Spatial Mobility in the Chinese Bureaucracy: Evidence and Implications for China's Governance

Thursday, February 25, 2016

A Public Lecture by Xueguang Zhou

3:00–4:30 p.m., UC Irvine School of Law, LAW 4700 (Directions)

Introduction

Professor Zhou begins with the observation that spatial mobility among officials has been an important control mechanism in governing China, proposing a model of stratified mobility across administrative jurisdictions to account for patterns of spatial mobility in the Chinese bureaucracy.  He argues that patterns of spatial mobility are regulated by the dual processes of political control and local autonomy and reflect contentions between the central authority and local interests in China. Patterns of spatial mobility provide valuable information on variable coupling between the central and local governments, the reach of the state, and the reach to the state.  He will report preliminary findings of spatial mobility among chief officials in Jiangsu Province of China, between 1990 and 2008.

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About the Speaker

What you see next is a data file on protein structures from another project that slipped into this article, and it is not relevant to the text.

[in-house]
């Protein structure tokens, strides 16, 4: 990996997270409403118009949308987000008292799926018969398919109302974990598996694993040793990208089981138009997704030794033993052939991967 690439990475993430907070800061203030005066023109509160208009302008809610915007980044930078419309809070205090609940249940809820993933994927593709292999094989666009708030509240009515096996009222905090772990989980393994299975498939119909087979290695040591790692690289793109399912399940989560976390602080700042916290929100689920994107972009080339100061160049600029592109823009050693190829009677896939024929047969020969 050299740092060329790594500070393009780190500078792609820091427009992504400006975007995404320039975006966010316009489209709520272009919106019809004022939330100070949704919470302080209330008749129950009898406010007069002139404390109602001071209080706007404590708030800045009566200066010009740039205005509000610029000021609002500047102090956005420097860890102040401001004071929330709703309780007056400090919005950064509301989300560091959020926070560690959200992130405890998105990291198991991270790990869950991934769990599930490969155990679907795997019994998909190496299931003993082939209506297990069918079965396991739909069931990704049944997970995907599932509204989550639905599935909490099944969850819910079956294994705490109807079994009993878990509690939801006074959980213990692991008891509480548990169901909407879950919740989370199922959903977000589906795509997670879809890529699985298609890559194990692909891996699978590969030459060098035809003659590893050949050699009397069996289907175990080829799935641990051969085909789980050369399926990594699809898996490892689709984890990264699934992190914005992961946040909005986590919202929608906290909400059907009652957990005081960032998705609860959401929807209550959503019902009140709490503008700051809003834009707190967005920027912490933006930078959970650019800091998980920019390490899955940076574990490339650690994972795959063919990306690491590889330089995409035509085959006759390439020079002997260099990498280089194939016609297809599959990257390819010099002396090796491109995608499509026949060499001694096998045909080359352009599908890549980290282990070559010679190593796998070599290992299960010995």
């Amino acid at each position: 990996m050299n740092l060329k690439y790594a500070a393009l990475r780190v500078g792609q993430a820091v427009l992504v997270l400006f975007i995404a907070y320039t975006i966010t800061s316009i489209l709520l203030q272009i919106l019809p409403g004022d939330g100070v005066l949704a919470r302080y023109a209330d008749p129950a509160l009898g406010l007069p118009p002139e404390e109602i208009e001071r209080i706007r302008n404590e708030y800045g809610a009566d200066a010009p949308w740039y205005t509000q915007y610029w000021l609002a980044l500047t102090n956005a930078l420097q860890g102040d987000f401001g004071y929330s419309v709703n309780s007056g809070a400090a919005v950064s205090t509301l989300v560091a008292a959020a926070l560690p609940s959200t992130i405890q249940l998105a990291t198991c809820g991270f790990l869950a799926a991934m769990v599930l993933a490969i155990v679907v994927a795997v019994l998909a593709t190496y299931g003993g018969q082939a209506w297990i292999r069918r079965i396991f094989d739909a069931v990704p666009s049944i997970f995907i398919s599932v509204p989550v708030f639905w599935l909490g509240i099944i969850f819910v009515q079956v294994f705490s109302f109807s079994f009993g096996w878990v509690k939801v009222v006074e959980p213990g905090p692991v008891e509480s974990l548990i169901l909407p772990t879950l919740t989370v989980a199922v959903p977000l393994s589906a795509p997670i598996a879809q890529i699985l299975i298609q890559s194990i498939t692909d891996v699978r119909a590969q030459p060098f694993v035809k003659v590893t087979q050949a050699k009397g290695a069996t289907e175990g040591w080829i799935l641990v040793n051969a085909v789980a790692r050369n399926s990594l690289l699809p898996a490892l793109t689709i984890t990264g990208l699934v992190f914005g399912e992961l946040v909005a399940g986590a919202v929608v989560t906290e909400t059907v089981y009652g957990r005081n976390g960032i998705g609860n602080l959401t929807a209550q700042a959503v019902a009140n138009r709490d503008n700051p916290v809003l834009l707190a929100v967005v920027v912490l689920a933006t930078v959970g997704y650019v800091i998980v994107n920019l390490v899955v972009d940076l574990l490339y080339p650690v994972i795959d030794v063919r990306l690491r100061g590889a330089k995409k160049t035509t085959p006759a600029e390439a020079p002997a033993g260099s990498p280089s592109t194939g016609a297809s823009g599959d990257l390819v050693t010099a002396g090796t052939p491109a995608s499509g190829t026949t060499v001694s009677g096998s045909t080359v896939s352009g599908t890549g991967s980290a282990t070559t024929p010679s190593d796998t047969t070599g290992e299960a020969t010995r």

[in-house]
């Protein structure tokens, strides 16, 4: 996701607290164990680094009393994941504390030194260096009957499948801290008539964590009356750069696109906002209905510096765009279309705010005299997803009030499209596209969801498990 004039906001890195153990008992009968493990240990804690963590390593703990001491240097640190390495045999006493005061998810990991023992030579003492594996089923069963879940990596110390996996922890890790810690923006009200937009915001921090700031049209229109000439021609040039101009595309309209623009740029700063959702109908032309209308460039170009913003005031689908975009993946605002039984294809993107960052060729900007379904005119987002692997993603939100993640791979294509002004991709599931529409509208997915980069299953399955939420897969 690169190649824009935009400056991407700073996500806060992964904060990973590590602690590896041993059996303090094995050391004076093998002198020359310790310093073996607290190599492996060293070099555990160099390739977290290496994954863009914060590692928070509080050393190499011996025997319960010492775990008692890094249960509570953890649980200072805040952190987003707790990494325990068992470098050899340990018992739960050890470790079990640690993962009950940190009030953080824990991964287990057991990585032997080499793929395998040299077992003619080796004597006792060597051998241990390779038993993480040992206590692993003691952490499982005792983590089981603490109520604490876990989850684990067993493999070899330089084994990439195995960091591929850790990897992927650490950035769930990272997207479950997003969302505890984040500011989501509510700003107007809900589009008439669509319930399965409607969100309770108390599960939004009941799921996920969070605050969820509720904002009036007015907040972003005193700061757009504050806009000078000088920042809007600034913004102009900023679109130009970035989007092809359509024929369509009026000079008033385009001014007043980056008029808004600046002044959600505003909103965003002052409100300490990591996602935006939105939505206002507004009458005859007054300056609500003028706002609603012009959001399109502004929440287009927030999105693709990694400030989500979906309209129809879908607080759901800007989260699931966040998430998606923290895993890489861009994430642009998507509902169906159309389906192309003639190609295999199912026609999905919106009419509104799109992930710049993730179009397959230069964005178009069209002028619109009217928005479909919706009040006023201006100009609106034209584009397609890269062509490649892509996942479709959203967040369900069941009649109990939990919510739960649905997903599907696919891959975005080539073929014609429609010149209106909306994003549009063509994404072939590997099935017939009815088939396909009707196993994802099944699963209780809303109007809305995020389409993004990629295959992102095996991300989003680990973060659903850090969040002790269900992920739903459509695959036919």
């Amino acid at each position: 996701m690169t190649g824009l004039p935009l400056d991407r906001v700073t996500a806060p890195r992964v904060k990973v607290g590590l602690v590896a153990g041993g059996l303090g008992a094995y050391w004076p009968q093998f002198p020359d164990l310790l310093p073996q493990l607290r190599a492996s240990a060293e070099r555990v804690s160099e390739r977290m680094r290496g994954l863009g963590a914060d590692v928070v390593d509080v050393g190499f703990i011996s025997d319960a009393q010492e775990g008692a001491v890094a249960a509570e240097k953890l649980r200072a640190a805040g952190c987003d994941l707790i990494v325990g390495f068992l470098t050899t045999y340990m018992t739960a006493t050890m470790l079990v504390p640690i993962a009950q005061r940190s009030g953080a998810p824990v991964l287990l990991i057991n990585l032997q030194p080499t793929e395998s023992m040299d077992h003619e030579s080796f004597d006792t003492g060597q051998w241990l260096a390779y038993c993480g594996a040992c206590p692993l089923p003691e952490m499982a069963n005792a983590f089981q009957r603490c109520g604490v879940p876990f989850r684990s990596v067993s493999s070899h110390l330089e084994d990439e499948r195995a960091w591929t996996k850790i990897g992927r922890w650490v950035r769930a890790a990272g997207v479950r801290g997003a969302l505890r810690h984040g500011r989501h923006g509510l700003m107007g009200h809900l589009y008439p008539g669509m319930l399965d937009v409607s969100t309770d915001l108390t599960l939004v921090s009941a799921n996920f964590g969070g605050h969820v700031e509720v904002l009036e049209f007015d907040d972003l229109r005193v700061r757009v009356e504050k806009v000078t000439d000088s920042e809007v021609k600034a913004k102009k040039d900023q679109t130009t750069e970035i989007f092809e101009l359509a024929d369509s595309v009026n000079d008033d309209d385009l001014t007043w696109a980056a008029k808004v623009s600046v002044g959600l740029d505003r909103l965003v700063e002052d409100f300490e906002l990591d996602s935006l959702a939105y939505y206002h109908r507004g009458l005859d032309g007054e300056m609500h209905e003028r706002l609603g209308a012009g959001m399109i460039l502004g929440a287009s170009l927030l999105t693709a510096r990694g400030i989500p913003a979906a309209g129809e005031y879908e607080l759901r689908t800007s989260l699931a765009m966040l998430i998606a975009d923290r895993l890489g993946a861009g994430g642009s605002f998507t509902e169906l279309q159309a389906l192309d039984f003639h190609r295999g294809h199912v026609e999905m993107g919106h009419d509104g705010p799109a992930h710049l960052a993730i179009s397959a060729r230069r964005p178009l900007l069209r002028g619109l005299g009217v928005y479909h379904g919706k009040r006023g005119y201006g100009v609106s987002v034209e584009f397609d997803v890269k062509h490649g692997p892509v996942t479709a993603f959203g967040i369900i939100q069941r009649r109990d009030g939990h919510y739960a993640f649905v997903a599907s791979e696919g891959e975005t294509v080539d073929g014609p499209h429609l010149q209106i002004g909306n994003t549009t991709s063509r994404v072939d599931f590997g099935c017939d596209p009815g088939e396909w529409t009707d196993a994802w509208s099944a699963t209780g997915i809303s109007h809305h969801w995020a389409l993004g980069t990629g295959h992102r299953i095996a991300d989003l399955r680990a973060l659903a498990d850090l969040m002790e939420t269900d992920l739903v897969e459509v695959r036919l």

Xueguang Zhou Xueguang Zhou is a professor and the Chair of the Sociology Department at Stanford University, where he is also the Kwoh-Ting Li Professor in Economic Development and a Senior Fellow at Freeman Spogli Institute for International Studies. His main area of research is institutional changes in contemporary Chinese society, Chinese organizations and management, the Chinese bureaucracy, and governance in China. Professor Zhou currently conducts research on the rise of the bureaucratic state in China. He works with a research team to examine patterns of personnel flow among government offices to understand intra-organizational relationships in the Chinese bureaucracy. He also studies the historical origins of the Chinese bureaucracy.